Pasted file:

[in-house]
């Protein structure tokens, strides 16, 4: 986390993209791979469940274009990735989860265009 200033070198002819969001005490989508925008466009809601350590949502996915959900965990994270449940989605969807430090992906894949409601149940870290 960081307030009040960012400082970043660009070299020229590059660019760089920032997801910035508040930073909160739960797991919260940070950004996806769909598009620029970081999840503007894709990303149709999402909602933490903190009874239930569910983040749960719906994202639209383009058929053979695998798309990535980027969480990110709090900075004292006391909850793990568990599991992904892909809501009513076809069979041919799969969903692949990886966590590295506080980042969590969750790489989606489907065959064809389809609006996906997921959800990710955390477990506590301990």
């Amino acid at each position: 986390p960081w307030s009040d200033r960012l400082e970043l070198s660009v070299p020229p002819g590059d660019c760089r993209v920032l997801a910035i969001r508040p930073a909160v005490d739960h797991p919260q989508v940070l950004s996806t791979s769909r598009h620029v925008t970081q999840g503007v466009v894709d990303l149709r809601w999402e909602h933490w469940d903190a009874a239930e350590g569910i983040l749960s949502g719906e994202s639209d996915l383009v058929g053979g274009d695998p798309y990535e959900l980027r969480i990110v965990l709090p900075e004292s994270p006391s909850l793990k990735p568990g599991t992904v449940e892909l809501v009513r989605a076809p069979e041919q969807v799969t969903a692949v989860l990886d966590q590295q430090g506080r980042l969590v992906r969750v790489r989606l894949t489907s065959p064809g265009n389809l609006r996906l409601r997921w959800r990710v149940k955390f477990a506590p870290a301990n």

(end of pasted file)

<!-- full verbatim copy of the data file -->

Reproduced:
[in-house]
């Protein structure tokens, strides 16, 4: 986390993209791979469940274009990735989860265009 200033070198002819969001005490989508925008466009809601350590949502996915959900965990994270449940989605969807430090992906894949409601149940870290 960081307030009040960012400082970043660009070299020229590059660019760089920032997801910035508040930073909160739960797991919260940070950004996806769909598009620029970081999840503007894709990303149709999402909602933490903190009874239930569910983040749960719906994202639209383009058929053979695998798309990535980027969480990110709090900075004292006391909850793990568990599991992904892909809501009513076809069979041919799969969903692949990886966590590295506080980042969590969750790489989606489907065959064809389809609006996906997921959800990710955390477990506590301990």
């Amino acid at each position: 986390p960081w307030s009040d200033r960012l400082e970043l070198s660009v070299p020229p002819g590059d660019c760089r993209v920032l997801a910035i969001r508040p930073a909160v005490d739960h797991p919260q989508v940070l950004s996806t791979s769909r598009h620029v925008t970081q999840g503007v466009v894709d990303l149709r809601w999402e909602h933490w469940d903190a009874a239930e350590g569910i983040l749960s949502g719906e994202s639209d996915l383009v058929g053979g274009d695998p798309y990535e959900l980027r969480i990110v965990l709090p900075e004292s994270p006391s909850l793990k990735p568990g599991t992904v449940e892909l809501v009513r989605a076809p069979e041919q969807v799969t969903a692949v989860l990886d966590q590295q430090g506080r980042l969590v992906r969750v790489r989606l894949t489907s065959p064809g265009n389809l609006r996906l409601r997921w959800r990710v149940k955390f477990a506590p870290a301990n």